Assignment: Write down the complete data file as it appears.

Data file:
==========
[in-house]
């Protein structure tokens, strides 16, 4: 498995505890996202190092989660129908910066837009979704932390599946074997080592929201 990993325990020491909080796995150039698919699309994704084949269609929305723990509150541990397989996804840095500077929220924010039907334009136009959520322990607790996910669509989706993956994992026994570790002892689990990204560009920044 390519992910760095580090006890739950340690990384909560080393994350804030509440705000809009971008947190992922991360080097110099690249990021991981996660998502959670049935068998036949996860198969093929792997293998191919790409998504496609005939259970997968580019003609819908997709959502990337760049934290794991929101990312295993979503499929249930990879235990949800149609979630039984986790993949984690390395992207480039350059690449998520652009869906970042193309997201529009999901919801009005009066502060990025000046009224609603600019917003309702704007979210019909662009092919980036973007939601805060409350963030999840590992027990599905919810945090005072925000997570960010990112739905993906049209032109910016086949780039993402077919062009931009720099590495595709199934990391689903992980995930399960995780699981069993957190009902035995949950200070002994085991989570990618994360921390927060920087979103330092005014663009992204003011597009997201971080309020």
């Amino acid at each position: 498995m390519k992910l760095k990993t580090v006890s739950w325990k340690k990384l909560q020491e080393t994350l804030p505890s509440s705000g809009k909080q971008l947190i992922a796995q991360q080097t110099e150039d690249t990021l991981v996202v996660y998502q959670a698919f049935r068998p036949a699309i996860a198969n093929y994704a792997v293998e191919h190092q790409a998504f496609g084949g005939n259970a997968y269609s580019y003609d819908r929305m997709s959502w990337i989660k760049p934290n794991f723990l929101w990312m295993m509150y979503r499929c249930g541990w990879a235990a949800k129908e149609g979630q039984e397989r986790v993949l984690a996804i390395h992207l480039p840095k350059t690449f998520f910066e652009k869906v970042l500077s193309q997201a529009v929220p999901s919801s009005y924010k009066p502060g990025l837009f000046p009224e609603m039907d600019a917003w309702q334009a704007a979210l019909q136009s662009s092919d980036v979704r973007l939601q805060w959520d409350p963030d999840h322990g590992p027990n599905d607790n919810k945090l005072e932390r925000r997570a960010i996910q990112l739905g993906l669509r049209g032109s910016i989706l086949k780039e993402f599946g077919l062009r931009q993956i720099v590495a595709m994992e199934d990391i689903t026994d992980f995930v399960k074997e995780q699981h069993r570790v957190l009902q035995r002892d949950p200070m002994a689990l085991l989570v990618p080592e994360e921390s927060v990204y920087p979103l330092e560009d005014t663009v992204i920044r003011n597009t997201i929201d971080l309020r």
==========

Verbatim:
[in-house]
């Protein structure tokens, strides 16, 4: 498995505890996202190092989660129908910066837009979704932390599946074997080592929201 990993325990020491909080796995150039698919699309994704084949269609929305723990509150541990397989996804840095500077929220924010039907334009136009959520322990607790996910669509989706993956994992026994570790002892689990990204560009920044 390519992910760095580090006890739950340690990384909560080393994350804030509440705000809009971008947190992922991360080097110099690249990021991981996660998502959670049935068998036949996860198969093929792997293998191919790409998504496609005939259970997968580019003609819908997709959502990337760049934290794991929101990312295993979503499929249930990879235990949800149609979630039984986790993949984690390395992207480039350059690449998520652009869906970042193309997201529009999901919801009005009066502060990025000046009224609603600019917003309702704007979210019909662009092919980036973007939601805060409350963030999840590992027990599905919810945090005072925000997570960010990112739905993906049209032109910016086949780039993402077919062009931009720099590495595709199934990391689903992980995930399960995780699981069993957190009902035995949950200070002994085991989570990618994360921390927060920087979103330092005014663009992204003011597009997201971080309020």
């Amino acid at each position: 498995m390519k992910l760095k990993t580090v006890s739950w325990k340690k990384l909560q020491e080393t994350l804030p505890s509440s705000g809009k909080q971008l947190i992922a796995q991360q080097t110099e150039d690249t990021l991981v996202v996660y998502q959670a698919f049935r068998p036949a699309i996860a198969n093929y994704a792997v293998e191919h190092q790409a998504f496609g084949g005939n259970a997968y269609s580019y003609d819908r929305m997709s959502w990337i989660k760049p934290n794991f723990l929101w990312m295993m509150y979503r499929c249930g541990w990879a235990a949800k129908e149609g979630q039984e397989r986790v993949l984690a996804i390395h992207l480039p840095k350059t690449f998520f910066e652009k869906v970042l500077s193309q997201a529009v929220p999901s919801s009005y924010k009066p502060g990025l837009f000046p009224e609603m039907d600019a917003w309702q334009a704007a979210l019909q136009s662009s092919d980036v979704r973007l939601q805060w959520d409350p963030d999840h322990g590992p027990n599905d607790n919810k945090l005072e932390r925000r997570a960010i996910q990112l739905g993906l669509r049209g032109s910016i989706l086949k780039e993402f599946g077919l062009r931009q993956i720099v590495a595709m994992e199934d990391i689903t026994d992980f995930v399960k074997e995780q699981h069993r570790v957190l009902q035995r002892d949950p200070m002994a689990l085991l989570v990618p080592e994360e921390s927060v990204y920087p979103l330092e560009d005014t663009v992204i920044r003011n597009t997201i929201d971080l309020r």